A few properties, including the prestigious Chateau Pichon-Longueville (Baron), adopted this strategy in the early 1990s during a similar economic turndown. But many estates simply need the cash. Others aren’t willing to abandon tradition. Jean-René Matignon, technical director at Pichon-Longueville (Baron), expects management to sell at least a portion of the 2008 vintage en primeur.
Large-scale buyers are just as hesitant to place orders in an uncertain economy-especially at prices they may not be able to pass onto their customers-for fear of being stuck with wines they cannot sell. Volatile currency exchange rates – the dollar has fluctuated against the euro by 20 percent in the last six months – only make things worse. Yet those who fail to buy the 2008s could face retaliation from producers, who could punish them by refusing to sell them their allocation in the future.
Given its hidebound ways, it is improbable that the en primeur system even survived this long, especially given Bordeaux’s shrinking dominance of the world of wine. It served an important function when most chateaux were short of cash and wines needed prolonged aging. But now there is less barrel aging and the wines are consumed sooner. With so many other regions producing similar wines, it’s surprising that the Bordelais – but no one else – still persuade buyers to pony up two years in advance.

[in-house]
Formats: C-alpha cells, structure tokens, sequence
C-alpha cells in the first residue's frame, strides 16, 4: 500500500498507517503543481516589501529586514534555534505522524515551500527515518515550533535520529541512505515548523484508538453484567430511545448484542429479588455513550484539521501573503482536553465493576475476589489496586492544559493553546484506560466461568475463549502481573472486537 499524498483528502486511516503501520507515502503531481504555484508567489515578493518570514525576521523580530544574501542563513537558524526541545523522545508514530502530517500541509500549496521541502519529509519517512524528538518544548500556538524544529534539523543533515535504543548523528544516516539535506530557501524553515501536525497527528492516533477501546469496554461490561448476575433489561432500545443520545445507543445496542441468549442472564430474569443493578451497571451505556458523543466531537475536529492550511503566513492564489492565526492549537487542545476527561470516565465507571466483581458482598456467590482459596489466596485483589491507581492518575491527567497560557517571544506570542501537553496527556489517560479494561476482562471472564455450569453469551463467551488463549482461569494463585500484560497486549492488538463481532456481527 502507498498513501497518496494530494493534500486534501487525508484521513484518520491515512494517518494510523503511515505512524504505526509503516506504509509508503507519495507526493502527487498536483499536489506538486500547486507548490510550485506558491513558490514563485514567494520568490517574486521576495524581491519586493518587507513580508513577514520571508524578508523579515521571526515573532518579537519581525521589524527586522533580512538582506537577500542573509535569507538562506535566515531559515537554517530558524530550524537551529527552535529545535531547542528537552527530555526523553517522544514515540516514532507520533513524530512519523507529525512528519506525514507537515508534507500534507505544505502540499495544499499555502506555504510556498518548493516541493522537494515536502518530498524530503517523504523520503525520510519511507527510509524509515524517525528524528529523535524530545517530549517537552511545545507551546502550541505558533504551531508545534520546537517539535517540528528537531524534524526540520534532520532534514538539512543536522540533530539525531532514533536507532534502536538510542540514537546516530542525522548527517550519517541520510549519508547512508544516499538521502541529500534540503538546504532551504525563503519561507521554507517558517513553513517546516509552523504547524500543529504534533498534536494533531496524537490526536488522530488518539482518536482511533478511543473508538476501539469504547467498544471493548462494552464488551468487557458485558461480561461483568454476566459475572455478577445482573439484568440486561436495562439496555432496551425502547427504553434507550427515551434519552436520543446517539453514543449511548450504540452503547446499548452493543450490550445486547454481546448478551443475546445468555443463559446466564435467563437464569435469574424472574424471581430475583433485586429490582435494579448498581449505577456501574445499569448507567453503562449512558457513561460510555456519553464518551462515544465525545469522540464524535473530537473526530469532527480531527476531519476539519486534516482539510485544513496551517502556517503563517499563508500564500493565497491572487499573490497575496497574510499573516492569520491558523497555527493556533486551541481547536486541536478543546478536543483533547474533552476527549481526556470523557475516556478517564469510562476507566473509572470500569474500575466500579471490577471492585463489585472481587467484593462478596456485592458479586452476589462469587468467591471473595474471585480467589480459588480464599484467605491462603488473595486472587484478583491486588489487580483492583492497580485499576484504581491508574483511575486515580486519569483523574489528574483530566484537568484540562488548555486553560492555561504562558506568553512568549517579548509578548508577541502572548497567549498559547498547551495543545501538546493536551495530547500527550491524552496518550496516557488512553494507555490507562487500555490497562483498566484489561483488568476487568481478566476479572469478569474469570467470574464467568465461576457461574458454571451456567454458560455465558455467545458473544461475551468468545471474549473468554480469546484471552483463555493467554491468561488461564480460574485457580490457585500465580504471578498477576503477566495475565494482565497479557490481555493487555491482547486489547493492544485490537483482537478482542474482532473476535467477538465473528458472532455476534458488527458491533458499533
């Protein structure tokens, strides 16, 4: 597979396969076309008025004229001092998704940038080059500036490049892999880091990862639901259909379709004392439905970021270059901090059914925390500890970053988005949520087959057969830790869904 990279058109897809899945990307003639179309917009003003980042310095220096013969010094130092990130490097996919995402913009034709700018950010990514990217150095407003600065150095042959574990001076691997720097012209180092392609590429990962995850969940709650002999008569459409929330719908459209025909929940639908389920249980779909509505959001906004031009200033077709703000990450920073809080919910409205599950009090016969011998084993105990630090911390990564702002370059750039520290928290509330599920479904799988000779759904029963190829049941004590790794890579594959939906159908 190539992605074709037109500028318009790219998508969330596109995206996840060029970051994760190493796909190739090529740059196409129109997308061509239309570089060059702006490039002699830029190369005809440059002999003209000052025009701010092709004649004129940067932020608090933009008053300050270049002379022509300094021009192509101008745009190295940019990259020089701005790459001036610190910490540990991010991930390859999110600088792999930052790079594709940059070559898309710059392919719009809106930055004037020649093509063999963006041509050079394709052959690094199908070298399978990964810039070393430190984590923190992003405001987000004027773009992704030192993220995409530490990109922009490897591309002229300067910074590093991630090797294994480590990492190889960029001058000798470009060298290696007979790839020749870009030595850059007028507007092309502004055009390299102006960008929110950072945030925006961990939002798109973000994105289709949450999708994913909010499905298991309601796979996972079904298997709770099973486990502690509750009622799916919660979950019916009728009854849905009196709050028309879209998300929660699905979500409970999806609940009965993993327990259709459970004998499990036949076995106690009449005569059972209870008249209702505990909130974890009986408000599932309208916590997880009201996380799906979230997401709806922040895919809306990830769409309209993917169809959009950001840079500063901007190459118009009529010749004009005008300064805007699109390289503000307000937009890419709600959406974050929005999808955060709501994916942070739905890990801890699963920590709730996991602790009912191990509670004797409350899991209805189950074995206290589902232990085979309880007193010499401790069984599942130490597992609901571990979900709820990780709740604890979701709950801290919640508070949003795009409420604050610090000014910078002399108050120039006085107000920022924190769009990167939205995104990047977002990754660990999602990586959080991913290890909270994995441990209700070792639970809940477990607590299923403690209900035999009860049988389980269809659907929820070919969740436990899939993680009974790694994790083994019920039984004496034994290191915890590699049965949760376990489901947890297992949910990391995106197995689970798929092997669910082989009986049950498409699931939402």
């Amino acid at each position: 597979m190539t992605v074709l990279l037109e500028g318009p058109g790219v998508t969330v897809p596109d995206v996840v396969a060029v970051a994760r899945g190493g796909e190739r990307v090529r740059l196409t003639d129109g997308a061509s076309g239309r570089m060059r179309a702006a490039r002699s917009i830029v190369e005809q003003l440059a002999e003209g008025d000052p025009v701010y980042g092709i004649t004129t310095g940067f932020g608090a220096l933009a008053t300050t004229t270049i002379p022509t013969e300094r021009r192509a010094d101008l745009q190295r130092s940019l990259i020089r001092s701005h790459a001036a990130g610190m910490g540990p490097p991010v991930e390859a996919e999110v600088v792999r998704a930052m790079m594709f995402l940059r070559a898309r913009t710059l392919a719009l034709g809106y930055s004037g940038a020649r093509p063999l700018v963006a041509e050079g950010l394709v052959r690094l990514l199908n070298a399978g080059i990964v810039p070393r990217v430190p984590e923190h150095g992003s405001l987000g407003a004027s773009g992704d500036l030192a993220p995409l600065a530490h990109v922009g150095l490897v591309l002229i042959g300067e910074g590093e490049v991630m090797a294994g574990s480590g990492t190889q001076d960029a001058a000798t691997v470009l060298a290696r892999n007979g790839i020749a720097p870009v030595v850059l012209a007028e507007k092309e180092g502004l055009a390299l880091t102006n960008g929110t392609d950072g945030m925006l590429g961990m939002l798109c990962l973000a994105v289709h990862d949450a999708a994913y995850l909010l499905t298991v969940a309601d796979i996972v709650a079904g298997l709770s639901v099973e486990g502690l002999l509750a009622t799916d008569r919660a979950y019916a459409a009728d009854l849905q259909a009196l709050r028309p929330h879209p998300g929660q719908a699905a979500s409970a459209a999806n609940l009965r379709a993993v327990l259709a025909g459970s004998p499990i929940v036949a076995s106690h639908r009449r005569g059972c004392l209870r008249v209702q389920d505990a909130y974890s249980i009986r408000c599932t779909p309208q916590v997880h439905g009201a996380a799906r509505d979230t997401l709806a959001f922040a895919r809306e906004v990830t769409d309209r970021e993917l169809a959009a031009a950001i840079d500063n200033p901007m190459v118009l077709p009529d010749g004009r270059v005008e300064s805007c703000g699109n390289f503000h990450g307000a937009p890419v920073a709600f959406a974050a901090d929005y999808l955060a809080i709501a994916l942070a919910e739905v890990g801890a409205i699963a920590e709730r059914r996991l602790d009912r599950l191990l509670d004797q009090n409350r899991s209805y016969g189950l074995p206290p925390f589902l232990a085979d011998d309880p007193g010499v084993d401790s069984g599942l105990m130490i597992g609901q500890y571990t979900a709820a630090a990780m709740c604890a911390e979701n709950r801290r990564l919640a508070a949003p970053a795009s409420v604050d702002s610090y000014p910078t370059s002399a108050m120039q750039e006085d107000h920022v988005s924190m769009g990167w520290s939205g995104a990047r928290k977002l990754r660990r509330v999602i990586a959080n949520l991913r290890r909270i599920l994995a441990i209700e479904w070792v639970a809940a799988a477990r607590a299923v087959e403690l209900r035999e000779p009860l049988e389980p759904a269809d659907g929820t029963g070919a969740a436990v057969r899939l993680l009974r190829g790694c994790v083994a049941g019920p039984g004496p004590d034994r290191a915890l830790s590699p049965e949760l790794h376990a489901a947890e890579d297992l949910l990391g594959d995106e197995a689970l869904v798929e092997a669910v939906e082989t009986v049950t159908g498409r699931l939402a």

So this year’s turbulence may change the game. Fred Ek, a principal of Ex Cellars Wine Agencies, an importer based in Cambridge, Mass., and Solvang (Santa Barbara County), says importers in general are leery of putting money up front now.
“Just look at the last two years,” Ek says. “The economy is unstable. The currency risks are substantial. It doesn’t make sense to take a greater risk to capture a smaller portion of the overall wine market.”
Although it’s hard to envision Bordeaux’s long-established system disappearing entirely, the economy is accelerating the trend of some of its players abandoning it.
Bordeaux price plunge
Some initial release prices for Bordeaux chateaux in 2008 show marked drops from previous years. Prices are in euros per bottle. Currency rates have created further instability: The euro was about 1.29 for the 2004s; 1.55 for the 2007s and about 1.32 for the 2008s.
Source: Decanter, Chateau Palmer
This article appeared on page J – 1 of the San Francisco Chronicle on Friday May 10, 2009